Let me begin by saying that I have a prejudice against fantasy. Monsters, goblins, things-that-go-bump-in-the-night are excruciating to me. I fear I’m exactly the kind of adult Peter Pan never wanted to become: one that doesn’t believe in magic.

However, I was enthralled with Ransom Riggs’ novel, Miss Peregrine’s Home for Peculiar Children. Protagonist Jacob’s narration of his life Before and After his journey to the children’s home of his grandfather’s lore brought this cynic along for the ride. Jacob is a misanthropic teenager in Florida—a skeptic who, out of a desire to better understand his beloved grandpa and deal with his own shortcomings, seeks the truth of his grandpa’s fantastic childhood among orphans with extraordinary abilities.

In the novel I cared about Jacob because I knew him. I was touched by his special bond to his grandfather, especially in light of his shallow relationship with his own parents. I was also invested in the mystery of his grandpa’s last words as he lay dying. Were they the ramblings of a dementia patient grappling with death or desperate final instructions? The enigma kept me turning pages, as did Jacob’s struggle to believe in the monsters his grandpa warned him about. The timing of Riggs’ revelations was pitch perfect.

I’ll admit that some of the rules of this world, in addition to what monsters want and how they aim to achieve it, got a little confusing. But by the time we get to the nuts and bolts of how Peculiars function or how time loops are possible, I no longer cared if it made 100% sense. I was invested. I cared deeply for Jacob. And I wanted to know what happened to the other children.

Tim Burton’s movie by the same name is a different story. I was expecting good things because if ever there was a novel begging to be a Tim Burton movie, this one about children with special powers fighting off ogres is it. And, who doesn’t enjoy being an armchair critic? In fact, I can’t wait to do just that with the next YA books-to-movies coming out. It’s always a thrill to see the visual elements of a book come to life on the silver screen.

In this, I was not disappointed. Everything in the movie (save the monsters) looked exactly as I had imagined. For those of you unfamiliar, it’s not only Riggs’ writing skills that draw a picture for readers—he also reprints vintage photographs to illustrate the story. The set and effects, costuming (especially Emma), and the underwater scenes are all spectacular. They’re why people go to a cinema instead of waiting for the DVD.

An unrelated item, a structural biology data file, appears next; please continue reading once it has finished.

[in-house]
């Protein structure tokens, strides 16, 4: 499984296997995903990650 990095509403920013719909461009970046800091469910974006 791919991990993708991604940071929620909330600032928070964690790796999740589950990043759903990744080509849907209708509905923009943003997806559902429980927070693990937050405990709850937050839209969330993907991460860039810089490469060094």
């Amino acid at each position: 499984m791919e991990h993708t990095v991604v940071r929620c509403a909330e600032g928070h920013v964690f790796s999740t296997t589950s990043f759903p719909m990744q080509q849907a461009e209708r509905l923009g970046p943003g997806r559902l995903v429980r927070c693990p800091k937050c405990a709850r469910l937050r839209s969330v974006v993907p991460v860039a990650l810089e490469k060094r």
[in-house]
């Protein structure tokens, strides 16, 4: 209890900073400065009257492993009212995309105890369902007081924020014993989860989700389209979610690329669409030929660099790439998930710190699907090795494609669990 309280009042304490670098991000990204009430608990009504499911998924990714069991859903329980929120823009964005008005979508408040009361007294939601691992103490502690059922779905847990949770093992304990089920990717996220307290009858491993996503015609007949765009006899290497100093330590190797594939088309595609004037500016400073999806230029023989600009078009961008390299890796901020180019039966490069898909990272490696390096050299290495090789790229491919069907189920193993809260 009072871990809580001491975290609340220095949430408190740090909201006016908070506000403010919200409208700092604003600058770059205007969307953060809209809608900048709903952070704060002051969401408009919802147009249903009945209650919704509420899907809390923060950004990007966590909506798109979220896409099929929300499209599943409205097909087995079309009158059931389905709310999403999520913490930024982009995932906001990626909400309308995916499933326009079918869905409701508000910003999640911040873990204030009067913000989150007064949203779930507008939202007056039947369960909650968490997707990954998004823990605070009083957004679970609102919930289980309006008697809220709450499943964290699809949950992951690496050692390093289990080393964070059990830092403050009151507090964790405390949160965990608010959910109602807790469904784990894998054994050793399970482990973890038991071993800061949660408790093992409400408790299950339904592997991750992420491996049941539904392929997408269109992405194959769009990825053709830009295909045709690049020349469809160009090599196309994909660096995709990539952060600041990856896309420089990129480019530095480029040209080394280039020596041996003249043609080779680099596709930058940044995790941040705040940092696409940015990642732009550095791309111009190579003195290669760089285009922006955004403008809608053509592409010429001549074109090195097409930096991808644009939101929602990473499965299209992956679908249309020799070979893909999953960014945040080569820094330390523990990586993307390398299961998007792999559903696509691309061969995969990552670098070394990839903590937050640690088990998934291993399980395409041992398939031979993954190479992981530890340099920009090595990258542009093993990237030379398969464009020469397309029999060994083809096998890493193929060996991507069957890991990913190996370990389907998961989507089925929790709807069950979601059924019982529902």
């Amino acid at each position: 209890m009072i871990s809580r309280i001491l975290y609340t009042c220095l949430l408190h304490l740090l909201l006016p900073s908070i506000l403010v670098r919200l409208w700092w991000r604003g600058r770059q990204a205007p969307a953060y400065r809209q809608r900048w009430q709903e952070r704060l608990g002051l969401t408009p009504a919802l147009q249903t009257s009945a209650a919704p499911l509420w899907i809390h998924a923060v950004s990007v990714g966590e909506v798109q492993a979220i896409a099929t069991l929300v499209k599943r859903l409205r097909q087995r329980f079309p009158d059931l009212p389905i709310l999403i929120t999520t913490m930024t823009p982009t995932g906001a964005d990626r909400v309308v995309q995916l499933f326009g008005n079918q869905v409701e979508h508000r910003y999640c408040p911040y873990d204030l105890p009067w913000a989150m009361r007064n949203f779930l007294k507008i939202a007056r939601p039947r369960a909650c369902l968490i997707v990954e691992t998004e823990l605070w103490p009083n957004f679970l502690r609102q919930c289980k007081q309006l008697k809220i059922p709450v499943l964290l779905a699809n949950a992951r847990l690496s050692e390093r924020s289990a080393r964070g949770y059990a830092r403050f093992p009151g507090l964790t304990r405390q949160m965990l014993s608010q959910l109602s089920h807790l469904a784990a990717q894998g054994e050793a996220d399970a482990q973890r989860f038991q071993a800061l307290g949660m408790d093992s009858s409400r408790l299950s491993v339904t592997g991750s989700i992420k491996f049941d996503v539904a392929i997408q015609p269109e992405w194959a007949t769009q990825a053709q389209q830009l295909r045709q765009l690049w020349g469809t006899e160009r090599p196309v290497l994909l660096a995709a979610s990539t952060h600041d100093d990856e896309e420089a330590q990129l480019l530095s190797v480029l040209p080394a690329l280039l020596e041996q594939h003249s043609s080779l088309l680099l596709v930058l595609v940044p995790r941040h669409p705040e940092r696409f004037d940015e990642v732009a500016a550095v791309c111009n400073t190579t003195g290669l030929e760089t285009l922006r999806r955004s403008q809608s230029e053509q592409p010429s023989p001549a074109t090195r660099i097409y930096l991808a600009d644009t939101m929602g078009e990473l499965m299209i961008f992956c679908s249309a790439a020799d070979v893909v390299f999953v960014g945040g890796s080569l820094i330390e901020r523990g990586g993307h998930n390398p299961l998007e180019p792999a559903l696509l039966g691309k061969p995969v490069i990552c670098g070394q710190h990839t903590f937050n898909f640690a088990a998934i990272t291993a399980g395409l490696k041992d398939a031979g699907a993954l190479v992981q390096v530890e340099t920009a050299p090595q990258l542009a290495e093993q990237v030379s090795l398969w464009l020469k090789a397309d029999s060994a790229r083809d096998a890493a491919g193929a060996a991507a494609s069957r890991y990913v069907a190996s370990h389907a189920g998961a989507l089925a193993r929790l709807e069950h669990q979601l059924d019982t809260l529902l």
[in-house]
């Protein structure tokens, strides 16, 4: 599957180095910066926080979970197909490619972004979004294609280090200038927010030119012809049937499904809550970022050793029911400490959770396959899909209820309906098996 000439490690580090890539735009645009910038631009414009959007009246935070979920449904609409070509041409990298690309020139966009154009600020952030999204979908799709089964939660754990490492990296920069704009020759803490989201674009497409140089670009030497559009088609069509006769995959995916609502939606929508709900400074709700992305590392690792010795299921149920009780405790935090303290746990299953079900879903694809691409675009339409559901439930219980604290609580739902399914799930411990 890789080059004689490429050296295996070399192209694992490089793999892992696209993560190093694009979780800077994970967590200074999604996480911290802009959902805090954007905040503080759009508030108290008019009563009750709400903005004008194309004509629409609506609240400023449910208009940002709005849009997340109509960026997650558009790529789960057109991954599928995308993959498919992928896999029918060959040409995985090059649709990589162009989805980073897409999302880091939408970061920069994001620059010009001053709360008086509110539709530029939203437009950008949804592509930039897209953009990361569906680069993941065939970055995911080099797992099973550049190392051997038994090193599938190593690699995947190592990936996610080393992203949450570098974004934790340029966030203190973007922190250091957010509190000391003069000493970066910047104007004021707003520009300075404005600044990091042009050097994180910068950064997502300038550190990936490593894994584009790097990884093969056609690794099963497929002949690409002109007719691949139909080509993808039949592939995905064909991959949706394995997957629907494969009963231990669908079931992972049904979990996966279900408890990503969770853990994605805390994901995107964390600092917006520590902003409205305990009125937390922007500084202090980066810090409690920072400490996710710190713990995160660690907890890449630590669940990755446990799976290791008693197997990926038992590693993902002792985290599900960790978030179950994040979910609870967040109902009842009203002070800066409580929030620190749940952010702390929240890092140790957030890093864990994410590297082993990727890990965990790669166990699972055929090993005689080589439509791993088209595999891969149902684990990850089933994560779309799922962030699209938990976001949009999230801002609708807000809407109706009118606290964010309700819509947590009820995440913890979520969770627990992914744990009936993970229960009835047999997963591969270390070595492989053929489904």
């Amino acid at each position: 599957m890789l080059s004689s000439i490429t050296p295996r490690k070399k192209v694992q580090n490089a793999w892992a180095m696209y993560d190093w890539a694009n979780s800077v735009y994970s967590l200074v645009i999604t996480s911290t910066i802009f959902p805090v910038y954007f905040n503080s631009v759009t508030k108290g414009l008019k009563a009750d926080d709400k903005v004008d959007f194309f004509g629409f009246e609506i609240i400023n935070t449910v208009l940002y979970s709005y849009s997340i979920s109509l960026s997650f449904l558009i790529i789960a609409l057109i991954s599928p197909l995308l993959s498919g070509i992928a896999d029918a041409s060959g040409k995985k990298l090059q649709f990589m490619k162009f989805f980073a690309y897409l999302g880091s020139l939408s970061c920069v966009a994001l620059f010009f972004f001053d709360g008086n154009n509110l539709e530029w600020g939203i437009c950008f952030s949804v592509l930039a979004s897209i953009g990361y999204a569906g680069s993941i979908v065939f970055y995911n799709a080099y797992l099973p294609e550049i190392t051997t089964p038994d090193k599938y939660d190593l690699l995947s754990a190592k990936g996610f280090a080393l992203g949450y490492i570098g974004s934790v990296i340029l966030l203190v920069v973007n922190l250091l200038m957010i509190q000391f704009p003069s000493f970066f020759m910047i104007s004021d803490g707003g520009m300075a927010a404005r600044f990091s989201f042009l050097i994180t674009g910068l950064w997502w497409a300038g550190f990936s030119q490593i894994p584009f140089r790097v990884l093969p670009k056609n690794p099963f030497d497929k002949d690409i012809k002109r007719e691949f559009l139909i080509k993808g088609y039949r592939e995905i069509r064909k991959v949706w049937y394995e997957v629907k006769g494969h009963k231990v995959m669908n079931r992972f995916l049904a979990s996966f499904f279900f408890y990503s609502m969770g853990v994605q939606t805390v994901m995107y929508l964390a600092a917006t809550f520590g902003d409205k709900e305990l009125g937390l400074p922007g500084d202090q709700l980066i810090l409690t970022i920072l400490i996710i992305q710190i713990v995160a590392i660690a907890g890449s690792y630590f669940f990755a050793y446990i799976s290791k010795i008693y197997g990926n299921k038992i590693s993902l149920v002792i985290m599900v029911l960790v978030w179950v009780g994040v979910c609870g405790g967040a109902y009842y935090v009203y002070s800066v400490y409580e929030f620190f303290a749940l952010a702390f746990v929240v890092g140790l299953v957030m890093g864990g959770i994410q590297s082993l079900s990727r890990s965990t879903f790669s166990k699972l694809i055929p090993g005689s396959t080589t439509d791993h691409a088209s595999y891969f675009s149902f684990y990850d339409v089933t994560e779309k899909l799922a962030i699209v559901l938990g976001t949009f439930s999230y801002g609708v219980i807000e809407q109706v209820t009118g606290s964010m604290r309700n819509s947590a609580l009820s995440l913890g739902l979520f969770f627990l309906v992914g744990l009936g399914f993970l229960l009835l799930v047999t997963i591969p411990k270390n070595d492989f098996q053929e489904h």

The story adaptation, on the other hand, was uneven at best. It oddly starts off slow. I never had a sense of who Jacob was other than a generic unpopular kid. His grandfather is killed in a vicious way, but I didn’t know what kind of relationship they had, so it didn’t have the emotional impact it could have. This mutes the grandpa’s mysterious deathbed riddle that spurs all the action in the book.  The elements of the novel that gripped me were flimsy in the movie, which lowered the stakes in general.

When Jacob finally arrives at the home for peculiar children, he handles time travel and the existence of extraordinary (even magical) skills like a champ. A beautiful girl that floats away without her lead shoes? Cool. A boy who creepily animates clay dolls with animal hearts? Sweet. Bird headmistresses create time loops to keep monsters from eating the eyeballs of their wards? No problem.

And here, folks, is where this doubter was no longer able to suspend disbelief. Things get confusing fast, and because I wasn’t fully anchored in the story, I was cast adrift. I focused on the flaws both in story and in directorial choices. Why, when Jacob finally hears reference to his grandpa’s last words does he have no reaction? How can a ship, sunk for centuries, float without repairing the hull? Sloppiness bursts the fragile bubble of fantasy.

Burton’s Miss Peregrine takes license with the story line too, which is not something I personally find problematic. It’s hard to exactly match the intricacies of a novel’s plot when distillation for time and cinematic cohesion are necessary. That said, those who require fidelity to the novel will notice changes.

Despite these peccadilloes, if you’ve read the book, you gotta go to the movie. It’s worth seeing this magical world come to life. However, for those of you like me, for whom tentacle-tongued monsters are generally off-putting, I’d try the book first. That ride could convert even the stodgiest into believers.

Q: What did you think? Did you like the movie? Why or why not?

About The Author

Mary Sullivan
Staff & Contributing Writer

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